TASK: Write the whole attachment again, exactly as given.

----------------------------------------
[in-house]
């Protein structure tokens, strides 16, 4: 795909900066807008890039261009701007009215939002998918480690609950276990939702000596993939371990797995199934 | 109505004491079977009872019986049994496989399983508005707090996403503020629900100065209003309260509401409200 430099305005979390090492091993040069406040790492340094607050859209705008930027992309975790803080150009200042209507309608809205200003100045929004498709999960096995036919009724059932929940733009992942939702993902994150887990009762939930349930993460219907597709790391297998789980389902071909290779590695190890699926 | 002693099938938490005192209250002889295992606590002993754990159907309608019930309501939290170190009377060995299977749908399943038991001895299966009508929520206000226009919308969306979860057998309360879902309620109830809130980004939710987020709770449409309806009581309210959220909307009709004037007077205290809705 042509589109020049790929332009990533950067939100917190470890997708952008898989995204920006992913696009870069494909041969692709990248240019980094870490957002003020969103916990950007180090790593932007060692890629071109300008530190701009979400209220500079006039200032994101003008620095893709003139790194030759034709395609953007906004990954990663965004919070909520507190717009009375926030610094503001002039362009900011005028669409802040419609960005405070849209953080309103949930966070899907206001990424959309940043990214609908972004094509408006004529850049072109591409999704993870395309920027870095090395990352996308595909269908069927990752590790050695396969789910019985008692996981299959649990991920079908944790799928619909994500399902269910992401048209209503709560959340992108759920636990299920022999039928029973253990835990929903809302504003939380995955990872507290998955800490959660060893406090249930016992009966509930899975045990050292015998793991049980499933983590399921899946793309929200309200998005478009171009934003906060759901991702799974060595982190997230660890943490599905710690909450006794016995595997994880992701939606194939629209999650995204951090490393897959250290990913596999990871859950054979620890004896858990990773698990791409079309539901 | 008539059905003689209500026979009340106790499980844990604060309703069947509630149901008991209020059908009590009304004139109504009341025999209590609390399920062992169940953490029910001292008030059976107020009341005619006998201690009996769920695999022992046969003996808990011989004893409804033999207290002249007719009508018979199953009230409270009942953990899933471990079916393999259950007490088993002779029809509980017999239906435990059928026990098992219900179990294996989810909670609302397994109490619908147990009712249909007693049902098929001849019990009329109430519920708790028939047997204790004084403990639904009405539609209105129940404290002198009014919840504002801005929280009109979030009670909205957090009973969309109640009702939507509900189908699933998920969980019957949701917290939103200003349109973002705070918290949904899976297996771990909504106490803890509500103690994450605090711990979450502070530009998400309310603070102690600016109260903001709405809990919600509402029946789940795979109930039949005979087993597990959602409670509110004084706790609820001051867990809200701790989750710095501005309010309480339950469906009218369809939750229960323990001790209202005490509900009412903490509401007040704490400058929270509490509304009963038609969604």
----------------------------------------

[in-house]
């Protein structure tokens, strides 16, 4: 795909900066807008890039261009701007009215939002998918480690609950276990939702000596993939371990797995199934 | 109505004491079977009872019986049994496989399983508005707090996403503020629900100065209003309260509401409200 430099305005979390090492091993040069406040790492340094607050859209705008930027992309975790803080150009200042209507309608809205200003100045929004498709999960096995036919009724059932929940733009992942939702993902994150887990009762939930349930993460219907597709790391297998789980389902071909290779590695190890699926 | 002693099938938490005192209250002889295992606590002993754990159907309608019930309501939290170190009377060995299977749908399943038991001895299966009508929520206000226009919308969306979860057998309360879902309620109830809130980004939710987020709770449409309806009581309210959220909307009709004037007077205290809705 042509589109020049790929332009990533950067939100917190470890997708952008898989995204920006992913696009870069494909041969692709990248240019980094870490957002003020969103916990950007180090790593932007060692890629071109300008530190701009979400209220500079006039200032994101003008620095893709003139790194030759034709395609953007906004990954990663965004919070909520507190717009009375926030610094503001002039362009900011005028669409802040419609960005405070849209953080309103949930966070899907206001990424959309940043990214609908972004094509408006004529850049072109591409999704993870395309920027870095090395990352996308595909269908069927990752590790050695396969789910019985008692996981299959649990991920079908944790799928619909994500399902269910992401048209209503709560959340992108759920636990299920022999039928029973253990835990929903809302504003939380995955990872507290998955800490959660060893406090249930016992009966509930899975045990050292015998793991049980499933983590399921899946793309929200309200998005478009171009934003906060759901991702799974060595982190997230660890943490599905710690909450006794016995595997994880992701939606194939629209999650995204951090490393897959250290990913596999990871859950054979620890004896858990990773698990791409079309539901 | 008539059905003689209500026979009340106790499980844990604060309703069947509630149901008991209020059908009590009304004139109504009341025999209590609390399920062992169940953490029910001292008030059976107020009341005619006998201690009996769920695999022992046969003996808990011989004893409804033999207290002249007719009508018979199953009230409270009942953990899933471990079916393999259950007490088993002779029809509980017999239906435990059928026990098992219900179990294996989810909670609302397994109490619908147990009712249909007693049902098929001849019990009329109430519920708790028939047997204790004084403990639904009405539609209105129940404290002198009014919840504002801005929280009109979030009670909205957090009973969309109640009702939507509900189908699933998920969980019957949701917290939103200003349109973002705070918290949904899976297996771990909504106490803890509500103690994450605090711990979450502070530009998400309310603070102690600016109260903001709405809990919600509402029946789940795979109930039949005979087993597990959602409670509110004084706790609820001051867990809200701790989750710095501005309010309480339950469906009218369809939750229960323990001790209202005490509900009412903490509401007040704490400058929270509490509304009963038609969604």